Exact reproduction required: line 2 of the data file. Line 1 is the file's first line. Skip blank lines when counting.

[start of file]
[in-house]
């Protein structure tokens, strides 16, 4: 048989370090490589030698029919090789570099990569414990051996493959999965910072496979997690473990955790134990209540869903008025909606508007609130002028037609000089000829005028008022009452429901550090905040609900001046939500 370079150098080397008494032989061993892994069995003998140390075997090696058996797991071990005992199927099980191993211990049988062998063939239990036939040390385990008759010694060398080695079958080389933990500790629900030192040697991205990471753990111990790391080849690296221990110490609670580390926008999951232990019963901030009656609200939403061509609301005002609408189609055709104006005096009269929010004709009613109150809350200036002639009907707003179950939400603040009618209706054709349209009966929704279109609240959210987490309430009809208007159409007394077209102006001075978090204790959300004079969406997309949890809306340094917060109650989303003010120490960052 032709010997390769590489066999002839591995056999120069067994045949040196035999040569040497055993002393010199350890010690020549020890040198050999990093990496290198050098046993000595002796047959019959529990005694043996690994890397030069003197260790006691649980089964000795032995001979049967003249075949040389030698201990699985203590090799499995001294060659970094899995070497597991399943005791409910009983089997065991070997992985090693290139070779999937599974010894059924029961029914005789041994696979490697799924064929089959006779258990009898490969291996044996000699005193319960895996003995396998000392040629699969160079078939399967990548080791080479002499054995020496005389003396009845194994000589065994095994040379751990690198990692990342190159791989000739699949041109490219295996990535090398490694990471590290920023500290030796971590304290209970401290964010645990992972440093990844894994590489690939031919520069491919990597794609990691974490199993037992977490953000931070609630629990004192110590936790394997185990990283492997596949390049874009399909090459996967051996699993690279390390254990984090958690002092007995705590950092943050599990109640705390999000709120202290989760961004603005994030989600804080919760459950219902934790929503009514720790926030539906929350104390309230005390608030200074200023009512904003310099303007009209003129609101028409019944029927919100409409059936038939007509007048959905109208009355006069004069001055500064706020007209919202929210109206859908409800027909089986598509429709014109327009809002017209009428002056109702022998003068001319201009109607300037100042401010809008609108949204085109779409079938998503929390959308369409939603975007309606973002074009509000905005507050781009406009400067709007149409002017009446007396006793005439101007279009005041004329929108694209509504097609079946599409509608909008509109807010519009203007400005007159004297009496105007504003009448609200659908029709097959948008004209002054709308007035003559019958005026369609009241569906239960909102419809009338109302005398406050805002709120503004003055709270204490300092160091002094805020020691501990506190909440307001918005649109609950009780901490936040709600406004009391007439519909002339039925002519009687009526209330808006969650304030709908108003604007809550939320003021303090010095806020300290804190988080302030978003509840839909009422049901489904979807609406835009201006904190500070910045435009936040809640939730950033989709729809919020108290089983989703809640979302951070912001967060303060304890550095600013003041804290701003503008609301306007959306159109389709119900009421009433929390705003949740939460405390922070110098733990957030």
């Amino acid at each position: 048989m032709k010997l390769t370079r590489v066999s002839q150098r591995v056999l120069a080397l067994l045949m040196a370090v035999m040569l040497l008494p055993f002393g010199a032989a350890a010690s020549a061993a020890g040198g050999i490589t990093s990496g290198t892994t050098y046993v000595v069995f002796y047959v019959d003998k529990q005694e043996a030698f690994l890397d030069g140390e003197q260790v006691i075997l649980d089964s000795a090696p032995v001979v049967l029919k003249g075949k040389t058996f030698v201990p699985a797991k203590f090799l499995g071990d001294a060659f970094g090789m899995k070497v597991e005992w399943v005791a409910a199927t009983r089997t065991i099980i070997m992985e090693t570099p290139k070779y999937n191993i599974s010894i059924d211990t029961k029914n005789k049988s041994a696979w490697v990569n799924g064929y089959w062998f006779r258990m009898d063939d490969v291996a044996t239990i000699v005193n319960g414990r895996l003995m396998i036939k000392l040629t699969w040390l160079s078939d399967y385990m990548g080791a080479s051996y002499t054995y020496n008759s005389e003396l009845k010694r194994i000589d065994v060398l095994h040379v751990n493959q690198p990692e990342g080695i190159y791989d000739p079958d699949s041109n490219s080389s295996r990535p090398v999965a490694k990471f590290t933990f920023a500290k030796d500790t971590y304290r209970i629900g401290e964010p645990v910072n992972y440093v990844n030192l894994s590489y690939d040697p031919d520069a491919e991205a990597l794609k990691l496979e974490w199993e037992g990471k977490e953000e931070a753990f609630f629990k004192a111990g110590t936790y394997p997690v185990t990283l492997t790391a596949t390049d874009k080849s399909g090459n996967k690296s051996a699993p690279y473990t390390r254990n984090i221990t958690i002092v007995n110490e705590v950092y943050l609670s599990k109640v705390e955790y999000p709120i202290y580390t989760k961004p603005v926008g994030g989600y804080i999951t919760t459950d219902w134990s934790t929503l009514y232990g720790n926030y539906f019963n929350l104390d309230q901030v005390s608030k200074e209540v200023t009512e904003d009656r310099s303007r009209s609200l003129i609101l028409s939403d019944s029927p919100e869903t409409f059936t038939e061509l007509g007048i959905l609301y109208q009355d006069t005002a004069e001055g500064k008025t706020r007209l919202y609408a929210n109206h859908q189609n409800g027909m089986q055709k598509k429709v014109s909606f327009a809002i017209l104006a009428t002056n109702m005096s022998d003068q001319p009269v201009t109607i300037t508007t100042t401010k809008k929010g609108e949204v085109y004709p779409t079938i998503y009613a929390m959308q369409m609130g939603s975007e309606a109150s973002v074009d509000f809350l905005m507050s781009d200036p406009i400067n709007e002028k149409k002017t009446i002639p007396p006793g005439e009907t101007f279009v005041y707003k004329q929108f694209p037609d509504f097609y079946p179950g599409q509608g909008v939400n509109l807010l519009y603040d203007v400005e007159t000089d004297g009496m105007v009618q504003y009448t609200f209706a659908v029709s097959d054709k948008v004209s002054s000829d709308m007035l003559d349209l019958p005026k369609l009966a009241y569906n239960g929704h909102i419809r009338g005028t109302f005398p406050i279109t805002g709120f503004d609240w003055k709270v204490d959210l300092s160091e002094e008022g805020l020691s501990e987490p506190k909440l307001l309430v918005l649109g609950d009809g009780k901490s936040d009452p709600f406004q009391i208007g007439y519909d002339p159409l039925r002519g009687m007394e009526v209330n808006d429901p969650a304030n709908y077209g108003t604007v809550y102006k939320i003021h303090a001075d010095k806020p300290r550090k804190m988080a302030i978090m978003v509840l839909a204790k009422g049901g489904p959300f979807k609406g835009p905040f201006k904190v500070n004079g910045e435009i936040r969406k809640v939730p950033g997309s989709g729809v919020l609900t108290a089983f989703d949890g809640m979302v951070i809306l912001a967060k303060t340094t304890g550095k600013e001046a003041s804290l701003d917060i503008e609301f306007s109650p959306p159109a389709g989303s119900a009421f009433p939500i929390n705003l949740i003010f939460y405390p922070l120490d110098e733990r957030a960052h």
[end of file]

């Protein structure tokens, strides 16, 4: 048989370090490589030698029919090789570099990569414990051996493959999965910072496979997690473990955790134990209540869903008025909606508007609130002028037609000089000829005028008022009452429901550090905040609900001046939500 370079150098080397008494032989061993892994069995003998140390075997090696058996797991071990005992199927099980191993211990049988062998063939239990036939040390385990008759010694060398080695079958080389933990500790629900030192040697991205990471753990111990790391080849690296221990110490609670580390926008999951232990019963901030009656609200939403061509609301005002609408189609055709104006005096009269929010004709009613109150809350200036002639009907707003179950939400603040009618209706054709349209009966929704279109609240959210987490309430009809208007159409007394077209102006001075978090204790959300004079969406997309949890809306340094917060109650989303003010120490960052 032709010997390769590489066999002839591995056999120069067994045949040196035999040569040497055993002393010199350890010690020549020890040198050999990093990496290198050098046993000595002796047959019959529990005694043996690994890397030069003197260790006691649980089964000795032995001979049967003249075949040389030698201990699985203590090799499995001294060659970094899995070497597991399943005791409910009983089997065991070997992985090693290139070779999937599974010894059924029961029914005789041994696979490697799924064929089959006779258990009898490969291996044996000699005193319960895996003995396998000392040629699969160079078939399967990548080791080479002499054995020496005389003396009845194994000589065994095994040379751990690198990692990342190159791989000739699949041109490219295996990535090398490694990471590290920023500290030796971590304290209970401290964010645990992972440093990844894994590489690939031919520069491919990597794609990691974490199993037992977490953000931070609630629990004192110590936790394997185990990283492997596949390049874009399909090459996967051996699993690279390390254990984090958690002092007995705590950092943050599990109640705390999000709120202290989760961004603005994030989600804080919760459950219902934790929503009514720790926030539906929350104390309230005390608030200074200023009512904003310099303007009209003129609101028409019944029927919100409409059936038939007509007048959905109208009355006069004069001055500064706020007209919202929210109206859908409800027909089986598509429709014109327009809002017209009428002056109702022998003068001319201009109607300037100042401010809008609108949204085109779409079938998503929390959308369409939603975007309606973002074009509000905005507050781009406009400067709007149409002017009446007396006793005439101007279009005041004329929108694209509504097609079946599409509608909008509109807010519009203007400005007159004297009496105007504003009448609200659908029709097959948008004209002054709308007035003559019958005026369609009241569906239960909102419809009338109302005398406050805002709120503004003055709270204490300092160091002094805020020691501990506190909440307001918005649109609950009780901490936040709600406004009391007439519909002339039925002519009687009526209330808006969650304030709908108003604007809550939320003021303090010095806020300290804190988080302030978003509840839909009422049901489904979807609406835009201006904190500070910045435009936040809640939730950033989709729809919020108290089983989703809640979302951070912001967060303060304890550095600013003041804290701003503008609301306007959306159109389709119900009421009433929390705003949740939460405390922070110098733990957030």